“There are very few lenders in the market that currently share this policy with Santander,” he said.
Stephanie Charman, head of strategic relationships, lender at Sesame Bankhall Group, said assistance could be available through network and club helpdesks.
She said Sesame’s lender relationship team was able to support brokers by using the “strength and breadth” of its relationships to get involved where EWS1 forms were being requested unnecessarily.
Charman said: “We have an established process for adviser and customer cases that require escalation to lenders, regardless of the issue. In the case of a EWS1 form, the process would involve discussing the detail of the property with the adviser, along with the reason why they feel the EWS1 form is not required.
“Before approaching the lender, we would do additional checks against the RICS guidance and individual lender criteria. We would then escalate the case through our lender relationship team, with a view to addressing the adviser’s concerns, requesting that the case is reviewed based on the reasons why we feel the form is not required.”
She added: “We sometimes find that there’s information the adviser has not been made aware of, which has impacted on the lender or valuer’s decision. We’re not always able to overturn a lender’s decision, but we’ll endeavour to support the adviser and their customer to get the right outcome for all parties.”
She also pointed to RICS’ ‘frequently asked’ section on its website, saying advisers and borrowers can find more information on what kinds of properties would require EWS1 forms and clarify why some decisions might be made.
“Whilst lenders have now adopted this new guidance, there can be instances where confusion might still arise on some properties,” she added.
More time may be permitted for Building Safety Fund applications on ‘case by case basis’ – Pincher
The £1bn fund, which was introduced as part of the March budget last year, aims to support the remediation of unsafe non-ACM cladding on residential buildings that are 18 metres and over.
In December the deadline for applications to the fund was extended to 30 June this year, with the ‘start on site’ date moving to 30 September 2021.
The Secretary of State for Housing, Communities and Local Government Christopher Pincher (pictured) said that the timelines for the fund were “intended to incentivise building owners to speed up plans to identify and remediate unsafe buildings” but that meeting the deadlines may not be possible.
He explained: “The deadlines for the fund have been set based on what we know about registrants and their readiness to be able to deliver projects. We recognise, however, that meeting these deadlines may not be possible in all circumstances, for instance where applicants find that they do, in order to meet the 30 June deadline, to submit full applications for grant funding.”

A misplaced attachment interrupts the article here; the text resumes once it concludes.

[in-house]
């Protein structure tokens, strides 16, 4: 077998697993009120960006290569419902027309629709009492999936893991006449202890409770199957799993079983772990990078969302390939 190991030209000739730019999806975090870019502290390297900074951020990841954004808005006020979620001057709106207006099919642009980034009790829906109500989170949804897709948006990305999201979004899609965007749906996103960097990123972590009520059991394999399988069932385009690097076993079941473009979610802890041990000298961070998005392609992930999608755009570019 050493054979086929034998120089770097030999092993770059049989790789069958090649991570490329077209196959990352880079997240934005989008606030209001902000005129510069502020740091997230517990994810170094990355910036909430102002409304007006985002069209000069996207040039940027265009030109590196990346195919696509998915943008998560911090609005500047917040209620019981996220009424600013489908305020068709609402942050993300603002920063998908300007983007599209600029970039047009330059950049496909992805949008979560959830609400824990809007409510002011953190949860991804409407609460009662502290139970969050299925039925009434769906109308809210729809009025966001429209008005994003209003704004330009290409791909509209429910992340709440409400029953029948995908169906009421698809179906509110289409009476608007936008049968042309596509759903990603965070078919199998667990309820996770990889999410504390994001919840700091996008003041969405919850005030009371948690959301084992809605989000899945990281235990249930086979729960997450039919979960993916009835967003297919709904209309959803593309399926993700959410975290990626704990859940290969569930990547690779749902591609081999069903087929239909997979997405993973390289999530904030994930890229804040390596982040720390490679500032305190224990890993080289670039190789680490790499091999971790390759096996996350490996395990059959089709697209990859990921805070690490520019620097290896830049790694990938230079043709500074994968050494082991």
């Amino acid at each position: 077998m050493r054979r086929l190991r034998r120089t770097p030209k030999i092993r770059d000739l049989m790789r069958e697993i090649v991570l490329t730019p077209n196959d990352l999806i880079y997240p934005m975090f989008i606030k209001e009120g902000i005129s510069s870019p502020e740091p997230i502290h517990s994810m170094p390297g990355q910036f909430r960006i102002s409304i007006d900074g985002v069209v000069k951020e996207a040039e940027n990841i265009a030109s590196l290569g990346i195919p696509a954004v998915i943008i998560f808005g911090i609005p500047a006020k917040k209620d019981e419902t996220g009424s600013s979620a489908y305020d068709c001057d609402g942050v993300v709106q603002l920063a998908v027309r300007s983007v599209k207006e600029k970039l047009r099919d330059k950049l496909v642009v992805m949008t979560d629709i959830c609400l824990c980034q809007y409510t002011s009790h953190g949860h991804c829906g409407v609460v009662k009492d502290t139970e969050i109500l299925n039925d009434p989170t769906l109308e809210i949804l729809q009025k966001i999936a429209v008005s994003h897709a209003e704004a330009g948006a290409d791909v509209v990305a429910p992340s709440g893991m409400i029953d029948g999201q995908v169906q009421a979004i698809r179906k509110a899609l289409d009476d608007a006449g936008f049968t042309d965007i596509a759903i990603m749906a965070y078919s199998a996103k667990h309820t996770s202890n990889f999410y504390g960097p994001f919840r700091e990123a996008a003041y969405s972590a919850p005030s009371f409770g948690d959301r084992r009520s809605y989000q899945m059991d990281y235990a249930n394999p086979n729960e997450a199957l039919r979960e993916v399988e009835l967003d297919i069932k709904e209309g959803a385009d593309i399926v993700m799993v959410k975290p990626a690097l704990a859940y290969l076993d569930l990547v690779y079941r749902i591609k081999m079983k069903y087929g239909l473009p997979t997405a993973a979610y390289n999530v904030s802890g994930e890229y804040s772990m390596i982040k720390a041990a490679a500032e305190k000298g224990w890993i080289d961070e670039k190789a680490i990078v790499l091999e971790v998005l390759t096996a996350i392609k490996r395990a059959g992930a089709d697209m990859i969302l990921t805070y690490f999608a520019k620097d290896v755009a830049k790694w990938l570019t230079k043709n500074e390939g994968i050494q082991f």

Pincher added: “More time may be permitted on a case-by-case basis, providing applicants continue to keep delivery partners fully informed and provide them with realistic timetables.”
However, he urged registrants to continue to “maximise the pace of remediation” so “remedial works are carried out as soon as possible”.
He also reiterated the government’s pledge in February for an additional £3.5bn funding to rectify non-safe ACM cladding.
Pincher added that the government was currently working on the details of a finance scheme to compensate leaseholders in buildings of between 11 and 18 metres in height.
He said: “We are working to develop the underpinning details of the finance scheme to ensure it protects leaseholders, prioritising affordability and accelerating remediation. Further detail on the finance scheme will be made available as soon as possible.”
The industry has criticised the government previously for not providing an actual timeline to remove cladding. This is despite repeated warnings form the government to building owners, including naming and shaming building owners who have not fixed cladding.
Analysis from the Labour party earlier this month revealed that cladding remediation could take 22 years.
It noted that between May 2020 and April 2021 an average of eight buildings a month had had their cladding removed, and a further 2,017 were on the waiting list.
Cladding guidance frees almost 500,000 homeowners from EWS1 form, minister says
Responding to a written question, Housing minister Christopher Pincher (pictured) said his department estimated than nearly 500,000 leaseholders should not need to supply the form following the publication of the March guidance from the Royal Institute of Chartered Surveyors (RICS) which clarified exactly which property types required the EWS1 cladding certificate.
RICS stepped in to curb unnecessary requests from mortgage lenders that were unclear of which building types and cladding materials triggered the need for an EWS1 to be completed.
Pincher added: “Most major lenders, representing roughly 80 per cent of the mortgage market, have said that they will adopt the RICS guidance, or already take a markedly less risk-averse approach.
“Recent data from one major lender suggests that an EWS1 already exists for 50 per cent of mortgage applications where one is requested, and we are working with industry to ensure this picture only improves.”